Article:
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India committed to nuclear disarmament, despite boycotting UN treaty talks

19 Jul 2017 | By Abheet Sethi

India's external affairs ministry spokesperson Gopal Baglay said New Delhi remained committed to non-discriminatory and verifiable nuclear disarmament.

Baglay's statement came after over 120 countries adopted the first multilateral legally-binding instrument for nuclear disarmament at the UN on July 7.

India had boycotted negotiations for the treaty along with other nuclear-armed nations - the US, Russia, Britain, China, France, Pakistan, North Korea and Israel.

In context: India justifies boycott of UN nuclear disarmament treaty

07 Jul 2017120 countries adopt treaty banning nuclear weapons, India doesn't participate

As many as 122 UN member countries have adopted the first-ever global treaty banning nuclear weapons.

The Treaty on the Prohibition of Nuclear Weapons is the first multilateral legally-binding nuclear disarmament instrument to be negotiated in 20 years.

Nuclear armed nations, namely India the United States, Russia, Britain, China, France, Pakistan, North Korea and Israel, didn't participate in the negotiations.

19 Jul 2017India committed to nuclear disarmament, despite boycotting UN treaty talks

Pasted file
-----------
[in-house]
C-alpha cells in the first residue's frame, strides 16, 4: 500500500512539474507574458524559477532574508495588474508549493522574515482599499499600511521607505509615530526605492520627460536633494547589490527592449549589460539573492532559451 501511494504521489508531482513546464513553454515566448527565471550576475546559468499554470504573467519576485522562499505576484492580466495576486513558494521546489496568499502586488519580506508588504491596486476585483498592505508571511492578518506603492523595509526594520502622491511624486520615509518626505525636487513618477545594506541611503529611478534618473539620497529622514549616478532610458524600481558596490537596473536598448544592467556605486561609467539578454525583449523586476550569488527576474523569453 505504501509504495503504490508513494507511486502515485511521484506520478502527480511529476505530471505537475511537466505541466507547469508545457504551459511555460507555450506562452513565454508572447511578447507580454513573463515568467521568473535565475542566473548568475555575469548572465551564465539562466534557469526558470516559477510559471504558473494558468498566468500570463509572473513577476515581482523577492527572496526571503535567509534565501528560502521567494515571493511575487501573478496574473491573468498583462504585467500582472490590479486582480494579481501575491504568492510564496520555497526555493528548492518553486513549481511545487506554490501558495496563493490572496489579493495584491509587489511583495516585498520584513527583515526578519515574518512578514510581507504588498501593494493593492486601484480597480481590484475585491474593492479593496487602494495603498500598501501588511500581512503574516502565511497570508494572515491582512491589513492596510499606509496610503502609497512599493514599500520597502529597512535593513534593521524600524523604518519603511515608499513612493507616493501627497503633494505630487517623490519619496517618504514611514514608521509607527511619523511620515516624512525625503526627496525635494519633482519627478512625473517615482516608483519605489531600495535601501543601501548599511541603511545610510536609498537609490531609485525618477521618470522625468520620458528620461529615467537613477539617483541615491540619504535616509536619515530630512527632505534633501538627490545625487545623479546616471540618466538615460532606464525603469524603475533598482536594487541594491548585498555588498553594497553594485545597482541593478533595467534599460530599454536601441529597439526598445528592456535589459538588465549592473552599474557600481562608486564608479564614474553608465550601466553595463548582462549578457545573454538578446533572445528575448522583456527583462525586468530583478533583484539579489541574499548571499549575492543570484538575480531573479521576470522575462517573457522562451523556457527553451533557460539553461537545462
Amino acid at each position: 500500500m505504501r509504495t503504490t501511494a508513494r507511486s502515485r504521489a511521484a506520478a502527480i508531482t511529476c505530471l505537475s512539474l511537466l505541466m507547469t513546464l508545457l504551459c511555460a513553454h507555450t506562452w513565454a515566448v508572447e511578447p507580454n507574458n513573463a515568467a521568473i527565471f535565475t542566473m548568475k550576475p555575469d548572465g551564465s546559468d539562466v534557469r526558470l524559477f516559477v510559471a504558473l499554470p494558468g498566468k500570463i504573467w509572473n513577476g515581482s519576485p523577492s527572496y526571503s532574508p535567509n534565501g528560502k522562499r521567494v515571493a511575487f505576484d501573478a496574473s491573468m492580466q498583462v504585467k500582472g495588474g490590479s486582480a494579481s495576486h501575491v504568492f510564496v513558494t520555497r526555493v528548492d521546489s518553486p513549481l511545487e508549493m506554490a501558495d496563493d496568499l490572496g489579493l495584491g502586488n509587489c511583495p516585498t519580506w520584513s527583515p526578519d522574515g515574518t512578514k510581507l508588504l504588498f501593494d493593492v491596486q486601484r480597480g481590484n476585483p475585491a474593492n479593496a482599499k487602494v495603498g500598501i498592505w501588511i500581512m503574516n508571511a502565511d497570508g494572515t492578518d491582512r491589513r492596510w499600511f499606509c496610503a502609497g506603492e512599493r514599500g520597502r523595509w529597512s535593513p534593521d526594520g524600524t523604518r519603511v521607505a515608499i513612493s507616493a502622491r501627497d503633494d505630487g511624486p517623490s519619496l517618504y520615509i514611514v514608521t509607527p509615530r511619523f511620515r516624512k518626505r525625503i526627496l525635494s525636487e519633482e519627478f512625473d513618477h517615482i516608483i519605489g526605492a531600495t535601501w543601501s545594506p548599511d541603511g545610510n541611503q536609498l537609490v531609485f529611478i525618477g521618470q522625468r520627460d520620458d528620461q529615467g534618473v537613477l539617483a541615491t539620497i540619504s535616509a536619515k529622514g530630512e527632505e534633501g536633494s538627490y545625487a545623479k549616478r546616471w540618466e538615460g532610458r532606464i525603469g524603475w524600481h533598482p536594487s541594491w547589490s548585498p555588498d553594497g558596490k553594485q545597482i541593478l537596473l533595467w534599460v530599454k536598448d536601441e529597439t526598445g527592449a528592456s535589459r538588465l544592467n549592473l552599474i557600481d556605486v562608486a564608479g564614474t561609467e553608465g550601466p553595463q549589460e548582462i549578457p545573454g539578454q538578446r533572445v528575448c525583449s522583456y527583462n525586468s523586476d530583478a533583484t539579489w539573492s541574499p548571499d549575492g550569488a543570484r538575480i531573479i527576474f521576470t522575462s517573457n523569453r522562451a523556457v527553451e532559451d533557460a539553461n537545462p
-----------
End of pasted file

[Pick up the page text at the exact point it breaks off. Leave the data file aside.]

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India explains why it wasn't party to the treaty

WhyIndia explains why it wasn't party to the treaty

Baglay said the Treaty on the Prohibition of Nuclear Weapons doesn't constitute or contribute towards the "development of any customary international law."

He said India wasn't convinced that the treaty would address concerns of a comprehensive instrument on nuclear disarmament.

He pointed out that none of the other nuclear-armed countries participated in negotiations.

India has an estimated 120-130 nuclear warheads

India reportedly has produced enough plutonium to build 150-200 warheads but has likely produced only 120-130, according to "Indian Nuclear Forces 2017," a report by US nuclear experts Hans M Kristensen and Robert S Norris.

Details India proposes negotiations in UN body for nuclear disarmament

Baglay said India remains committed to a nuclear weapon-free world.

However, this can be achieved "through a step-by-step process underwritten by a universal commitment and an agreed global and non-discriminatory multilateral framework," he added.

He said India supports the Geneva-based UN Conference on Disarmament as the single consensus-based multilateral disarmament negotiation forum.